English Biblical critic and Hebraist
John Lightfoot (March 29, 1602 – December 6, 1675) was an English churchman, rabbinical scholar, Vice-Chancellor of the University of Cambridge and Master of St Catharine's College, Cambridge.
Lightfoot was born at Stoke-upon-Trent, Staffordshire, Mar. 29, 1602; died at Ely, Cambridgeshire, Dec. 6, 1675. After completing his education at Christ's College, Cambridge, he taught at Repton, Derbyshire, for two years and then took orders. Appointed curate of Norton-in-Hales, Shropshire, he became chaplain to the Hebraist Sir Rowland Cotton, who urged him to study Hebrew and other Semitic languages. He accompanied Cotton when he removed to London, and then became rector of Stone, Staffordshire, for about two years, but in 1628 changed his residence to Hornsey, Middlesex, in order to be able to consult the rabbinical collections at Sion College, London.
During his residence at Hornsey he wrote his first work, dedicated to Cotton and entitled Erubhin, or Miscellanies, Christian and Judaical, penned for Recreation at vacant Hours (London, 1629). In the following year he was presented to the rectory of Ashley, Staffordshire, which he held twelve years, after which he settled in London and became rector of St. Bartholomew's. Presbyterian in his sympathies, he took the parliamentary side in the Civil War and was a member of the Westminster Assembly. After a year at St. Bartholomew's, he was appointed rector of Great Munden, Hertfordshire, and held it for the remainder of his life. In 1650 he was chosen master of St. Catharine Hall, Cambridge, and four years later became vice-chancellor. He again sided with the Presbyterians in the Savoy Conference of 1661, but accepted the Act of Uniformity in the following year. In 1667 he was appointed a prebendary at Ely. His Oriental library was bequeathed to Harvard College, but was burned in 1769.
Lightfoot was a prolific writer and is noteworthy as the first Christian scholar to call attention to the importance of the Talmud. His chief works are as follows: A Few and New Observations on the Book of Genesis (London, 1642); A Handful of Gleanings out of the Book of Exodus (1643); Harmony of the Four Evangelists among themselves and with the Old Testament (3 vols., 1644-50); Harmony, Chronicle, and Order of the Old Testament (1647); The Temple Service as it stood in the Days of our Saviour (1649); The Temple, especially as it stood in the Days of our Saviour (1650); Harmony, Chronicle, and Order of the New Testament (1655); and the work which has done most to preserve his fame, Horæ Hebraicæ et Talmudicæ [From the Talmud and Hebraica] (6 vols., Cambridge and London, 1658-1678).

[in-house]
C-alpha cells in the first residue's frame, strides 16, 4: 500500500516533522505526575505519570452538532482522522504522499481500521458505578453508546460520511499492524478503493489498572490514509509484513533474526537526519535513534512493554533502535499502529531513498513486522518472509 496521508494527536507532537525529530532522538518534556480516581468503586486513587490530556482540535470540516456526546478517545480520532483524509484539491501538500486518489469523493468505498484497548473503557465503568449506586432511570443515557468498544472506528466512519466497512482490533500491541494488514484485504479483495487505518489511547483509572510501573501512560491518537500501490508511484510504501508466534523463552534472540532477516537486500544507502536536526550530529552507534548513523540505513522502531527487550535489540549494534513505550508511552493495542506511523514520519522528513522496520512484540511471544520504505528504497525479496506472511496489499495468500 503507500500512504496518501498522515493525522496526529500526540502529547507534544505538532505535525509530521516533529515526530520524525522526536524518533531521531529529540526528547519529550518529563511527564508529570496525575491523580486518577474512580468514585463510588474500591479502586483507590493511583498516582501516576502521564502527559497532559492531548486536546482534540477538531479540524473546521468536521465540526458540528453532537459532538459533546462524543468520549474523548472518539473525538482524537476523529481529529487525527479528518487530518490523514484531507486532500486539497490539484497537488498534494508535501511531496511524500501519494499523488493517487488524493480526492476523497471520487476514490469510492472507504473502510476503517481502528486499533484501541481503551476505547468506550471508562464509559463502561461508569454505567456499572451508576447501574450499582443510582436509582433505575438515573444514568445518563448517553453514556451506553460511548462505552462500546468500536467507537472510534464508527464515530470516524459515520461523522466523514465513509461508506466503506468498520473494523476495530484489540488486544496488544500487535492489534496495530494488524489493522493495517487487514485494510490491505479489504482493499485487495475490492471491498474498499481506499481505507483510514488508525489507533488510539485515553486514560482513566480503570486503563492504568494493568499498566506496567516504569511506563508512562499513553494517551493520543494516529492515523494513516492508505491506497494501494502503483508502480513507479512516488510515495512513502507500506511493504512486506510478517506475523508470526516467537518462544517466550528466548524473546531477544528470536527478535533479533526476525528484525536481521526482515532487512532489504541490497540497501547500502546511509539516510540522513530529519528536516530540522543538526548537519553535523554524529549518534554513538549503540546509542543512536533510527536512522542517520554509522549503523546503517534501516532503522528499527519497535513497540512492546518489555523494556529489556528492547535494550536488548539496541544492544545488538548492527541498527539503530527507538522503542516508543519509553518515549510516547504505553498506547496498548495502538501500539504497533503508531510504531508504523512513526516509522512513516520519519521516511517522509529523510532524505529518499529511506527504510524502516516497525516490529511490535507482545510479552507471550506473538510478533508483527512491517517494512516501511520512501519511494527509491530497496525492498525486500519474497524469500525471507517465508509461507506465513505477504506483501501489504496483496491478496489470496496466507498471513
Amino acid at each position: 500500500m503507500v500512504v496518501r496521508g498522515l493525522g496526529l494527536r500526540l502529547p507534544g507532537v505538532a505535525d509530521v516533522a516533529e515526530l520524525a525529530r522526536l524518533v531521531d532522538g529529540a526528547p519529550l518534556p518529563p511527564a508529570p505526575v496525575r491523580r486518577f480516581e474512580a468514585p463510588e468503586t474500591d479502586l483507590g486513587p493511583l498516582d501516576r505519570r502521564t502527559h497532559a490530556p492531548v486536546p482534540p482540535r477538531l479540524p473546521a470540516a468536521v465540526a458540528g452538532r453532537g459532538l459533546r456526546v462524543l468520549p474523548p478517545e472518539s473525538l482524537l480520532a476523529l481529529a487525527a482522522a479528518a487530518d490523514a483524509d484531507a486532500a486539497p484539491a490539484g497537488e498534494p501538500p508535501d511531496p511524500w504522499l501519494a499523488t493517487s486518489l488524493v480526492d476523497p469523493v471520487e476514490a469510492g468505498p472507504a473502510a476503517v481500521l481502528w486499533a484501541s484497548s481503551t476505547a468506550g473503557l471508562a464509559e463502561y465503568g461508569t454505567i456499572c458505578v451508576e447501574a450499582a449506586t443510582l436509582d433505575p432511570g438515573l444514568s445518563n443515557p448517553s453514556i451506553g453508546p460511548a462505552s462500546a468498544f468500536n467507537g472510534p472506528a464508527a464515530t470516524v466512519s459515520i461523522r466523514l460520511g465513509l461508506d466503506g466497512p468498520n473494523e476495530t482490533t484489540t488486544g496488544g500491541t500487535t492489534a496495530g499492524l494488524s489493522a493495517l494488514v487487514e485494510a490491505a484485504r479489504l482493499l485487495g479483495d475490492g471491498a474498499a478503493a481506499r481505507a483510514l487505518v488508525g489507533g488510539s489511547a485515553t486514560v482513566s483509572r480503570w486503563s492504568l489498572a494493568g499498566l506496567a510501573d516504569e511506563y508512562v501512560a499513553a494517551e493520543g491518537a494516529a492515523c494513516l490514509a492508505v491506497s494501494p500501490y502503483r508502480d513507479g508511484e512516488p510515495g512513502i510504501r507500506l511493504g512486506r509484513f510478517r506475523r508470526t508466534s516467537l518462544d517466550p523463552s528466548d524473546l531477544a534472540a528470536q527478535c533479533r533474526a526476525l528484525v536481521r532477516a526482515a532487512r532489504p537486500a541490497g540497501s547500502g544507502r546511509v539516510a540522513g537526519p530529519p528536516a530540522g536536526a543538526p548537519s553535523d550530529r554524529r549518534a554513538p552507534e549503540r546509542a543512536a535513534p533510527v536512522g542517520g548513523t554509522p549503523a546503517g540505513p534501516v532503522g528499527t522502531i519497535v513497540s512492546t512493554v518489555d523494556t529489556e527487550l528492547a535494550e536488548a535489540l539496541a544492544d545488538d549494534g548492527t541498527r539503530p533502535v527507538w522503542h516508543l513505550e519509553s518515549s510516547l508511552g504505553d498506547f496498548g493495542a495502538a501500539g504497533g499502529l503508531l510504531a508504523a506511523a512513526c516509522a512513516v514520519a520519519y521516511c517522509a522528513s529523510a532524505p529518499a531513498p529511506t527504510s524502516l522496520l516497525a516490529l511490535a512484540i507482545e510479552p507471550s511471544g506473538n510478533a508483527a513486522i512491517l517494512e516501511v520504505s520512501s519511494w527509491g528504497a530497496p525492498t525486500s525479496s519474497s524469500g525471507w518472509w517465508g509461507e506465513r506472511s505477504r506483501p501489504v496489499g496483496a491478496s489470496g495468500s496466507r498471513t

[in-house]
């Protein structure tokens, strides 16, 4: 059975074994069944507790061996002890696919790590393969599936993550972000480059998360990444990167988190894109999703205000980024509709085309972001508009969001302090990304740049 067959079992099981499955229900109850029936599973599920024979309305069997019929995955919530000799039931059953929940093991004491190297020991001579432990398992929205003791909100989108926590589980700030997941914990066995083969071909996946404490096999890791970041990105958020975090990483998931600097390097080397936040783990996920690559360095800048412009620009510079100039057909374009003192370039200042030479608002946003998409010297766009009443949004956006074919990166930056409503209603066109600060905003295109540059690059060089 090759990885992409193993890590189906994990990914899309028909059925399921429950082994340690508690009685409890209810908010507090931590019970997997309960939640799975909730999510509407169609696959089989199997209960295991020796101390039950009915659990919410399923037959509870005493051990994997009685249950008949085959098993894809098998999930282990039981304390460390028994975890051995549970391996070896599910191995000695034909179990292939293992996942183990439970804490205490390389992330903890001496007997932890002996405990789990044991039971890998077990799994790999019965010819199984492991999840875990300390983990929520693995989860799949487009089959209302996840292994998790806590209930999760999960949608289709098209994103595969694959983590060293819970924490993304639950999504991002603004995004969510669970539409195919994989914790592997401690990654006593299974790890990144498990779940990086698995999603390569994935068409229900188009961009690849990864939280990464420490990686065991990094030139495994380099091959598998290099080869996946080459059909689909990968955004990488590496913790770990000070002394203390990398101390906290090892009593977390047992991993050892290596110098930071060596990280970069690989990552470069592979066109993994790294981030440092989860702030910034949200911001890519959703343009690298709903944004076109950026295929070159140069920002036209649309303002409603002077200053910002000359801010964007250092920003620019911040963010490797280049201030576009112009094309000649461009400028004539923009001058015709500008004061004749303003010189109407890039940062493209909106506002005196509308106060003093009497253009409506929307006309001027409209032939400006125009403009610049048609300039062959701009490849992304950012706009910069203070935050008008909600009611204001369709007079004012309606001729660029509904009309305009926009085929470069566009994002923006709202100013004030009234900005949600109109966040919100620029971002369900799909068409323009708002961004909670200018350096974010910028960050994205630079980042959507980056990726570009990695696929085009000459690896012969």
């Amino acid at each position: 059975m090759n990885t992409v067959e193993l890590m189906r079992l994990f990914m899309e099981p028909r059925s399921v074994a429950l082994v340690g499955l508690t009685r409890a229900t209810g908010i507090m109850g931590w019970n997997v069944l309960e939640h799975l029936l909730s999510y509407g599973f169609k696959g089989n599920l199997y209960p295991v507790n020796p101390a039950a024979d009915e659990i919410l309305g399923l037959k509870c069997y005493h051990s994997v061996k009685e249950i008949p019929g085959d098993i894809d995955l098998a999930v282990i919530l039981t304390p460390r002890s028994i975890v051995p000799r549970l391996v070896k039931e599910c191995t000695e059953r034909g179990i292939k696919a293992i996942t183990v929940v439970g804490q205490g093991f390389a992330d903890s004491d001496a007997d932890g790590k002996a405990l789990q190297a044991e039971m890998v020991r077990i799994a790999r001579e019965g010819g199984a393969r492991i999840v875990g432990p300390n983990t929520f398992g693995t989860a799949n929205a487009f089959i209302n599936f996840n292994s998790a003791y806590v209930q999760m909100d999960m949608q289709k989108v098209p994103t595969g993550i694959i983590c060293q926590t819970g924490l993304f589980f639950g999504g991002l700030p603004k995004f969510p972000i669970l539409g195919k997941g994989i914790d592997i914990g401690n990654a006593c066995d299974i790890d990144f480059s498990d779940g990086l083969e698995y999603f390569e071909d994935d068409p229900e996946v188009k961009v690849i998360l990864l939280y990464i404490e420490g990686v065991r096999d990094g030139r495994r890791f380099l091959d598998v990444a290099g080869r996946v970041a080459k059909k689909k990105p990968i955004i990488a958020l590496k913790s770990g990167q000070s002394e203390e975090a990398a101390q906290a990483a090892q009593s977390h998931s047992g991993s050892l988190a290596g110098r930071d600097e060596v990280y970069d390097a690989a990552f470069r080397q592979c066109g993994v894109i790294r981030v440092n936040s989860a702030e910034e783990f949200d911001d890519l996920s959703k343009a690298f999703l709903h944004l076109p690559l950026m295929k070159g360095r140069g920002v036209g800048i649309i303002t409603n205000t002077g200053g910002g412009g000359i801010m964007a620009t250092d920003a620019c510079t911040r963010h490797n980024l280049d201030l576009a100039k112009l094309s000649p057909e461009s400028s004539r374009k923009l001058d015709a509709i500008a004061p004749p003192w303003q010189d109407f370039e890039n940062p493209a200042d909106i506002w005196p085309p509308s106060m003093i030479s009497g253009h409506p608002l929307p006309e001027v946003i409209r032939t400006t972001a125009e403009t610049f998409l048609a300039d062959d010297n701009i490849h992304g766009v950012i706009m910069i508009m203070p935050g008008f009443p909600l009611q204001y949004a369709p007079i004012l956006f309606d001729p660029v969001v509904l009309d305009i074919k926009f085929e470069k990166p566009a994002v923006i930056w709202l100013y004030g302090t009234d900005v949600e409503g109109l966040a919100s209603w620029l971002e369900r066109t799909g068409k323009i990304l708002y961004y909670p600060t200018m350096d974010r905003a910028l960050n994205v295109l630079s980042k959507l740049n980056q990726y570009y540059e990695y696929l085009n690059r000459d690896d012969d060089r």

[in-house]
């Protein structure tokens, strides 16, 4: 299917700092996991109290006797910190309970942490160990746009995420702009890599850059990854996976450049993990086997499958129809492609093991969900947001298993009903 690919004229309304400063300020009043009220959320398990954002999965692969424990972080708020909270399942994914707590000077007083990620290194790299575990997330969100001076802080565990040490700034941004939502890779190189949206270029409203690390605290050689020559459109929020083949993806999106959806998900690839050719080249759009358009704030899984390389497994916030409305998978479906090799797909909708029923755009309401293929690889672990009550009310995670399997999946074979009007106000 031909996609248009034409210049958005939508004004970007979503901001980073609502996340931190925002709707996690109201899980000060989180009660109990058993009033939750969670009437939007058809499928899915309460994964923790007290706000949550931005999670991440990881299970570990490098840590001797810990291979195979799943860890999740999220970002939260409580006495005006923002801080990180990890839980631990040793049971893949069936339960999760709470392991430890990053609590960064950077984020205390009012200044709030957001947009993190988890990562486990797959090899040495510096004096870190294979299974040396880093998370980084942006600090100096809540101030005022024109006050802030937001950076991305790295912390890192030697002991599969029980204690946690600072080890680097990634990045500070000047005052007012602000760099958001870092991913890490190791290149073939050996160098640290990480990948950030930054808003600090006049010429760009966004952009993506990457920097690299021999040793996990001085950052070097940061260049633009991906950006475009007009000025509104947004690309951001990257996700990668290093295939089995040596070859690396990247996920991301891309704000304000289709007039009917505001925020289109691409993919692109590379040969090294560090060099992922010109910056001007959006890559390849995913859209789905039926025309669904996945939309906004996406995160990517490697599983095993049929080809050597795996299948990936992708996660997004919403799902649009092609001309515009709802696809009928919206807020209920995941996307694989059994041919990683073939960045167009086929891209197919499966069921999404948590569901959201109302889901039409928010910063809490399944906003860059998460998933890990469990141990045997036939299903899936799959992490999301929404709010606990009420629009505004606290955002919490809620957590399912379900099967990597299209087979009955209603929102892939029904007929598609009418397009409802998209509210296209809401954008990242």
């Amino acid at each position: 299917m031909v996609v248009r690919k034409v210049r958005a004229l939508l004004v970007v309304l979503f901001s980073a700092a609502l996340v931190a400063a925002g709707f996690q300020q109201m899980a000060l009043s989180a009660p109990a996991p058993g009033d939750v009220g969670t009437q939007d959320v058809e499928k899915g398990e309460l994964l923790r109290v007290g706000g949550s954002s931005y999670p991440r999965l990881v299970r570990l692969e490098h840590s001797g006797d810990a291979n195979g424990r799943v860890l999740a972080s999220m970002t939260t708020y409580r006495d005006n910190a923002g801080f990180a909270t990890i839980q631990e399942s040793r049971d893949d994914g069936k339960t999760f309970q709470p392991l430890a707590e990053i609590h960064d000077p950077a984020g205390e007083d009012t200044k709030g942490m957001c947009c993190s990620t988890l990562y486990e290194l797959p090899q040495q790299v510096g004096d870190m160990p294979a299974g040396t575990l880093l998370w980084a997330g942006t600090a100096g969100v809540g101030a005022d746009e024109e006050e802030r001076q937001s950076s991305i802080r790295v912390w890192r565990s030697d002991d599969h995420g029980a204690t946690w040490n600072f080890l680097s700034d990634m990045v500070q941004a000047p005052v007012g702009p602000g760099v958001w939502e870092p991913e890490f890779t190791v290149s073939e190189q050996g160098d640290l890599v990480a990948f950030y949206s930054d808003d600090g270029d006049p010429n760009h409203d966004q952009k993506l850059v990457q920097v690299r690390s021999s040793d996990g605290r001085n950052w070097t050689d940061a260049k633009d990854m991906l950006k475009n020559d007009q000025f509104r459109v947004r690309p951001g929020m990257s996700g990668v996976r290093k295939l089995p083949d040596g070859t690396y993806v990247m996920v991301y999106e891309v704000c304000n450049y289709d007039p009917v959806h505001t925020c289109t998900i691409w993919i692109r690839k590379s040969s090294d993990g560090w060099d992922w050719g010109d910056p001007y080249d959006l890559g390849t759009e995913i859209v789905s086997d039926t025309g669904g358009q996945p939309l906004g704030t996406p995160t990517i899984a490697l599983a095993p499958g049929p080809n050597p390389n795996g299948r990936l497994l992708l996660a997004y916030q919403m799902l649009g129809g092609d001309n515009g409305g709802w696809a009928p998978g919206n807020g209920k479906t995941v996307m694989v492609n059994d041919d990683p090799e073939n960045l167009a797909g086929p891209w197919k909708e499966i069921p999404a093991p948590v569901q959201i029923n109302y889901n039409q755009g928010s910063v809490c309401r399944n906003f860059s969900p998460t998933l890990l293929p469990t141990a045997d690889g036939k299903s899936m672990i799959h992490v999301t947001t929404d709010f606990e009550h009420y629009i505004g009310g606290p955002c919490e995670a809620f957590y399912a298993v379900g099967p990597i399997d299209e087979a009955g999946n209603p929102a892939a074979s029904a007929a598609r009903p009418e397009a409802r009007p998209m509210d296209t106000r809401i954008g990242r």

It should also be noted that Lightfoot revised the Samaritan version of the Pentateuch for Walton's Polyglot Bible.
Works by John Lightfoot
J.B. Lightfoot’s collection and translation of many of the works of the Apostolic fathers is a must-read for anyone wanting to expand his or her knowledge of early Christian thought and the theological roots of our faith. This book is largely comprehensive in its inclusion of the earliest Church documents. From the stirring writings of the martyr Polycarp to the questions raised by Ignatius as to where congregations were heading, this text is both an informative window to the past and a relevant challenge to the Church today. It soon becomes evident that the theological and ministry-related questions being raised today are questions Christians have been wrestling with for centuries. These early church fathers present some well-thought-out and gracious answers, making this an important read for the pastor, scholar, and lay-Christian alike.
The Talmud is the main text of Judaism (other than the Old Testament). It contains rabbinical teachings on the Bible and Jewish law, philosophy, history, ethics, customs, and tradition. John Lightfoot began the task of relating the Talmud to the text of the New Testament. He hoped to help modern New Testament readers better understand the Jewish historical and cultural background behind the text. By commenting on the Jewish traits of first century culture, Lightfoot is able to bring new context to readers. Lightfoot passed away before he could finish this monumental task, but he completed large volumes of verse-by-verse commentary on the Gospels. From the Talmud and Hebraica (Hebraica refers to the Hebrew language) is a beneficial source for new perspectives on the New Testament.
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